…and on the third day, He rose again for an Easter egg hunt.

My how time flies. I’m three weeks into the second semester, still shocked by October’s encroaching presence and the struggles of balancing ¬†unrealistic curriculum with elementary student comprehension (and attention) levels. But I’m pleased to report that the impressionable young minds of Korea are learning English, even if it’s just the ridiculous phrase “Do you want to party?”

Especially after last week, when one unit stood between my after school class of advanced fourth graders and their progression to the next text book: a “cultural lesson” on Easter.

Yes, Easter.

I raised my eyebrows in surprise as I skimmed over the target vocabulary words: Easter bunny, chocolate eggs, marshmallow chicks, jelly beans, basket, dye, yummy, and my personal favorite, toy lamb.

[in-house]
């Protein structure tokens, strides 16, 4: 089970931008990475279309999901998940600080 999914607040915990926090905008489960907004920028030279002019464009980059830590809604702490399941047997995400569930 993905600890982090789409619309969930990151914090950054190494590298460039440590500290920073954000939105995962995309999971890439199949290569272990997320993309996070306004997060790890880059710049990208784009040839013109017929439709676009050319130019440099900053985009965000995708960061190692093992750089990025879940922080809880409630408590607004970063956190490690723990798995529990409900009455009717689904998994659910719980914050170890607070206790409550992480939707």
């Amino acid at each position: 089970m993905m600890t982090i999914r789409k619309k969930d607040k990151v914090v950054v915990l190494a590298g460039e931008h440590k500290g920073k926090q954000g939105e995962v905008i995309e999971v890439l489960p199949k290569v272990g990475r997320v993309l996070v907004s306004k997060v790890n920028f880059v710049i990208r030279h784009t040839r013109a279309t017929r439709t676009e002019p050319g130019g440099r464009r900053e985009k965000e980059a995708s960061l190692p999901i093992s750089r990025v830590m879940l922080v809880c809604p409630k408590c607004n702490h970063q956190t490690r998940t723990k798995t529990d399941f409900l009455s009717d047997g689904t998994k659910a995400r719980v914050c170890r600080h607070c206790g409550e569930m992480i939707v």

Easter. In September. You’ve got to be kidding me. I passively expressed my objections to my religious zealot of a co-teacher. As expected, she was horrified.

“You should teach about Chuseok,” she suggested. Chuseok, or Korean Thanksgiving, is a major three day holiday that honors the ancestors with food, family, and lots of traffic.

“But I’m an American. I don’t know anything about Chuseok.”

“But it’s in September.”

“Uh… I think I’ll stick with Easter.”

So much to my 11 year olds’ confusion, we learned the difference between die and dye as we transformed our brown hard boiled eggs into muted greens, blues, and reds. We practiced directional steps as we assembled paper Easter baskets to house our decorated eggs. We went on an Easter egg relay hunt that reviewed our prepositions with clues for hidden locations. We marveled over plastic eggs filled with candy and erasers that fit on top of a pencil. We went home excited to learn English, at least for the day.

Happy Easter, everyone.

September 26, 2010. Tags: , , , , . education, english, korea. Leave a comment.